CONSCIENTIOUS Trawden pupils have been recognised for making the world a better place for animals, the environment and human communities.
Lucky members of Class Six at Trawden Forest Primary School were delighted to receive an invitation to London Zoo, to showcase their science work, and collect a special award.
As well as being given the opportunity to meet renowned primatologist Jane Goodall, who the youngsters have been studying as part of a school project, pupils were also thrilled to be chosen as the winners of The Roots and Shoots Jane Goodall Award 2012. They were also given a signed book, and a subscription to the national Geographic Kids magazine.
Last term, each class from the whole school were asked to focus on a different scientist for their studies, and Class Six chose Jane for her pioneering work with chimpanzees.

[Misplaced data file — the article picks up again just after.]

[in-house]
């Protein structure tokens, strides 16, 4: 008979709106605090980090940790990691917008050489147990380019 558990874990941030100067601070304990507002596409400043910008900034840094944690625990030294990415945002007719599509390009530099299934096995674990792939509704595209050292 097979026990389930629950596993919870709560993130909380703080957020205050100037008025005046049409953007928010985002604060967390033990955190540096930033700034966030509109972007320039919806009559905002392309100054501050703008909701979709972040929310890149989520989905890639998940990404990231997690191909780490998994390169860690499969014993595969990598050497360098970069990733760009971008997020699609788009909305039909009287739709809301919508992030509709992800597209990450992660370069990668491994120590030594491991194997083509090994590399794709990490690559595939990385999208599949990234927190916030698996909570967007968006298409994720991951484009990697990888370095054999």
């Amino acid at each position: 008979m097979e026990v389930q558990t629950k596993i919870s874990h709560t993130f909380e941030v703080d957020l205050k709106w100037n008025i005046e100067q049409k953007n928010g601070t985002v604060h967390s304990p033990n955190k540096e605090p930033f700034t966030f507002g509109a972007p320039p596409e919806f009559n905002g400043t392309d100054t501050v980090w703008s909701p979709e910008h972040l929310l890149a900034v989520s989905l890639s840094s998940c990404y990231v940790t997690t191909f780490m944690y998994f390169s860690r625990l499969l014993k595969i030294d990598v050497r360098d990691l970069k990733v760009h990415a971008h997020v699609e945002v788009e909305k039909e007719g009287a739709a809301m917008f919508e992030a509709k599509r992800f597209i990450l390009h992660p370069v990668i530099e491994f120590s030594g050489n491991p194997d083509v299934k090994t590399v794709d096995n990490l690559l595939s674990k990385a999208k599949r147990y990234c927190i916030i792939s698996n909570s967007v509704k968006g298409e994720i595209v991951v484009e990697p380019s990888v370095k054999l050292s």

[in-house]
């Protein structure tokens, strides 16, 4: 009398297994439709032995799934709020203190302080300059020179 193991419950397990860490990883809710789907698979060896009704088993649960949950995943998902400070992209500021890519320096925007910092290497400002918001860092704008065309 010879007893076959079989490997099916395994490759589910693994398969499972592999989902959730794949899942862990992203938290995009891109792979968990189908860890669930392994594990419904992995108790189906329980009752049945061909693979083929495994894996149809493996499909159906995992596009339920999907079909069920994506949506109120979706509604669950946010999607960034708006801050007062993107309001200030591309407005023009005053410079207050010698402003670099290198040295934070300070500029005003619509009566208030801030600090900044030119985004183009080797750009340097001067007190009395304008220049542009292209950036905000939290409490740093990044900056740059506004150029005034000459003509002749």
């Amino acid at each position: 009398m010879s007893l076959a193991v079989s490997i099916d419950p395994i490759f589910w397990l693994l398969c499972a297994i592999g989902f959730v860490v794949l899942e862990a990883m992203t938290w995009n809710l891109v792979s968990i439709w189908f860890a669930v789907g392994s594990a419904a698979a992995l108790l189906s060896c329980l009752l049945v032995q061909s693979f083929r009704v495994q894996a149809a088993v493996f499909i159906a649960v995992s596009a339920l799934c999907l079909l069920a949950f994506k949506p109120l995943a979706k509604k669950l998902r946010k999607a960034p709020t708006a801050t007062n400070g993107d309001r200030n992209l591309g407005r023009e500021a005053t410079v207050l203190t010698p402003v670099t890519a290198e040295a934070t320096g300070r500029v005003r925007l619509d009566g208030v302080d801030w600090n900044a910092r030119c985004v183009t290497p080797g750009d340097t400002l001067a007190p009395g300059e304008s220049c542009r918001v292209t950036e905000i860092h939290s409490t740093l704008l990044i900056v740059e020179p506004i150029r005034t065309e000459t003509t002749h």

The class adopted a chimpanzee, and also contacted the Jane Goodall Institute, as part of their work.
Class teacher Mrs Janet Crabtree said: “It’s just amazing — all the children have worked so hard on this project and to get a response, an invite and an award like this is just fantastic.
“I think it demonstrated to the children that they can make a real difference, and while science subjects can sometimes appear a bit distant, having a real life scientist engage with them in this way has made it very real for them, which can only be a good thing.”
The Roots and Shoots program is about making positive change happen for communities, for animals and for the environment.
With hundreds of thousands of young people in more than 120 countries, the Roots and Shoots network connects youngsters who share a desire to create a better world.
It provides young people with the knowledge, tools and hopeful inspiration to improve the environment and the quality of life for people and animals.